Subtleties or entremets (old French meaning ‘between servings) are works of art using food and story telling and which vary between simple frumenty to more elaborate models of fruit filled castles or allegorical figures from literature. They traditionally marked the end of one course and the beginning of another. Towards the end of the middle ages subtleties had evolved into such magnificence they ceased to be edible and became more a form theatrical entertainment.
They could be made from all manner of food and non food stuffs, one of the most popular being marzipan, a modelling paste made from almonds and sugar, bound together with egg white.
L11, who is in charge of the medieval feast arrangements for Scalliwag Castle, had been fascinated by the whole idea of subtleties. It was the first thing she asked to try out in her preparations for the feast. She researched using the following books and the internet:
It had been decided between the children that the medieval banquet (which they are hosting in April for their final medieval presentation) would be themed to the ‘War of the Roses (T12’s presentation). L11 decided to use the white and red rose as her main decorating tool. The subtleties, which were occasionally used to show political situations, were a perfect place for her to start. Having watched a dvd we had bought her on cake decorating, she decided create a design with two roses crossing each other (to represent war) and to use natural food dyes to paint the subtleties to make them more outstanding.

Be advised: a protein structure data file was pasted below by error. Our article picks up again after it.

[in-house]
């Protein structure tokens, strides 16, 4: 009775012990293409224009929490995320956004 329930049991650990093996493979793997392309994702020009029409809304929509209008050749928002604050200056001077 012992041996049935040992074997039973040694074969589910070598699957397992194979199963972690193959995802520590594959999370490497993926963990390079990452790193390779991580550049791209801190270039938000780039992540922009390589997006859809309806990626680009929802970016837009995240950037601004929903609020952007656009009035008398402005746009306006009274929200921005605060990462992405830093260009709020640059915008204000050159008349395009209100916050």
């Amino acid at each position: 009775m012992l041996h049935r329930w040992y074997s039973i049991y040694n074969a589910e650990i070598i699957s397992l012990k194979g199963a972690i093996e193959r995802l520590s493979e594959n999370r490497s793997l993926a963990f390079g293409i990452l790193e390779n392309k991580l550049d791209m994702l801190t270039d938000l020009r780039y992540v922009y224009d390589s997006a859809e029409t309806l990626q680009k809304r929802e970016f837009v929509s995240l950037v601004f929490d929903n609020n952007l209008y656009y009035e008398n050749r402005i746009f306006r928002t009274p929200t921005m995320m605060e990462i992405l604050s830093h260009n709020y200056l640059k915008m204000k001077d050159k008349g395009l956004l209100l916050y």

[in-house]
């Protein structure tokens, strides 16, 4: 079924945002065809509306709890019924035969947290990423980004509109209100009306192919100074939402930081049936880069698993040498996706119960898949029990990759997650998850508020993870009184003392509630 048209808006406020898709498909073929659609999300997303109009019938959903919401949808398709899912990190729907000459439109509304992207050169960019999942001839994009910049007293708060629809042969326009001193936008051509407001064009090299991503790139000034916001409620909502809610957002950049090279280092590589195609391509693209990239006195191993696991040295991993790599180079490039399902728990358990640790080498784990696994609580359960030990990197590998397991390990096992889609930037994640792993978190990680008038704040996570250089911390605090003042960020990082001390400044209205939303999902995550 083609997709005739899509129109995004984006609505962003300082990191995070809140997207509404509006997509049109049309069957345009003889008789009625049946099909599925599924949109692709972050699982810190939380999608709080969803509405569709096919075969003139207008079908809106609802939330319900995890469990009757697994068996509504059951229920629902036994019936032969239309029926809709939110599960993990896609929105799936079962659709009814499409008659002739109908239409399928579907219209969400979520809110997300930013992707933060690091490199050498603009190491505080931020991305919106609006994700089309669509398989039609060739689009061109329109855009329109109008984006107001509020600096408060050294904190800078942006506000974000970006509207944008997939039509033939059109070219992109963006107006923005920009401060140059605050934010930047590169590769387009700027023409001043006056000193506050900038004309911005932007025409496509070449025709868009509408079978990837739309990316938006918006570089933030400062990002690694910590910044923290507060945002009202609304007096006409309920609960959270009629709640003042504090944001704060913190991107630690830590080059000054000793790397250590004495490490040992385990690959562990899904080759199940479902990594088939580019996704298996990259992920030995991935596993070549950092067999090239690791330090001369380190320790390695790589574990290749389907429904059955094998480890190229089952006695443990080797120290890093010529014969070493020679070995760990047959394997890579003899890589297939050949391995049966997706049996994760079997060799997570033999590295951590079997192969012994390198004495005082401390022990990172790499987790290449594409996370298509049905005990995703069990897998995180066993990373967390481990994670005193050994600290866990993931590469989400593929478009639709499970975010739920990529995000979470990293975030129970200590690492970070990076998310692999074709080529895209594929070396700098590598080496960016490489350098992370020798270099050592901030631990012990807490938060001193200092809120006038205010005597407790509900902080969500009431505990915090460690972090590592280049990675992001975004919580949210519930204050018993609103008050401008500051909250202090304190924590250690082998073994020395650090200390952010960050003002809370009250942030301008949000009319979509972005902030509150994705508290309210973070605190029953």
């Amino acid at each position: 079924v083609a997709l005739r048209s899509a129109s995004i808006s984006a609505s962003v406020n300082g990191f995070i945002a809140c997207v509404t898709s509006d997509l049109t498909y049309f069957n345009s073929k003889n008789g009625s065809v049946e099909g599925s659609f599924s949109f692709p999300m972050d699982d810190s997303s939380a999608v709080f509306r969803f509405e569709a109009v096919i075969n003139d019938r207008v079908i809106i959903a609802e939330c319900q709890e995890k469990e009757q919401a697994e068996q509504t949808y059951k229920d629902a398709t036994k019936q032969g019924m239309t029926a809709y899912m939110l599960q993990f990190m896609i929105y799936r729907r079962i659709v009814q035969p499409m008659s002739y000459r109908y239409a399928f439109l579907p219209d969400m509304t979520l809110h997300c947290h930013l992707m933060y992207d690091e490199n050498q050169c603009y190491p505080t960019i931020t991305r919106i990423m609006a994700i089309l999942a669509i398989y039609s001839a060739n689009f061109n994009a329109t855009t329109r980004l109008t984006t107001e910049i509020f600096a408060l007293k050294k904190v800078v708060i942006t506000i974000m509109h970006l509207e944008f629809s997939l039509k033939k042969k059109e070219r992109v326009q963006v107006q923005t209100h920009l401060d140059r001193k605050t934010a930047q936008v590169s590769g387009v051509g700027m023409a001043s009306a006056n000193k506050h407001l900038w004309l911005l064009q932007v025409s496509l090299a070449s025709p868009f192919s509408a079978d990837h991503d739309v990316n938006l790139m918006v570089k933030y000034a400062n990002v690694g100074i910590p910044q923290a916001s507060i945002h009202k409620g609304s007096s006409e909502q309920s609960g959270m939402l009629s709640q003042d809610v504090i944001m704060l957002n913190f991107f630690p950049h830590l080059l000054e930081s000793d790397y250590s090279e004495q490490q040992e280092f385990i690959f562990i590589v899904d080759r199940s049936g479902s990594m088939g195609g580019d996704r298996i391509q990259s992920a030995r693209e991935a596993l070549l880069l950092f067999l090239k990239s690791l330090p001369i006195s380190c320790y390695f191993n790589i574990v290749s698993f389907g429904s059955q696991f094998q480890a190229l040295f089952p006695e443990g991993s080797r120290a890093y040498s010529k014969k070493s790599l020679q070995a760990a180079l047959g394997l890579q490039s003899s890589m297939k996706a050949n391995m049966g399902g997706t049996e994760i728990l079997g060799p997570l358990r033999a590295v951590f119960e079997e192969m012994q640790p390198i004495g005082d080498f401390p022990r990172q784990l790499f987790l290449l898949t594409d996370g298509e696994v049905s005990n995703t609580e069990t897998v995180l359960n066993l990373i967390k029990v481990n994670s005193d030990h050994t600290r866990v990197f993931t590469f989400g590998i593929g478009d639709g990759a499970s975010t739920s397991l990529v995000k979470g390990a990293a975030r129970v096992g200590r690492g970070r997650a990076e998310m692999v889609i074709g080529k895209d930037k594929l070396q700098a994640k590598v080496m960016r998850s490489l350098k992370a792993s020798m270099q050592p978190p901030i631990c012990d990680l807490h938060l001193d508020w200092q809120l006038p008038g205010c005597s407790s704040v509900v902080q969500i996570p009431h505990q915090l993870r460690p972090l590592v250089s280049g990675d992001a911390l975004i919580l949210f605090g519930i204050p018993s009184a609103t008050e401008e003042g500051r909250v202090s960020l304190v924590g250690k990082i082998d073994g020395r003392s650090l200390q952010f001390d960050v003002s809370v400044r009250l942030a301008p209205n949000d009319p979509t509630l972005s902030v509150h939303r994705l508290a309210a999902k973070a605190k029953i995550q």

Using any excuse to spend some time with my gorgeous girl, we embarked on a pleasant afternoon subtlety making! We moulded some marzipan into two roses, one white and one red, crossed over in the centre:
It was interesting to see how differently we approached essentially the same design:
L11 wants to use a silver tray and decorate it around the edges with enough crossed roses for each person attending the presentation. In the middle of the tray she intends to make a 3D edible structure, but is undecided about what form she would like it to take.
Over the next few weeks she will be making her six courses and freezing them to serve up on the day. I’ll endeavour to share the recipes as and when she makes them.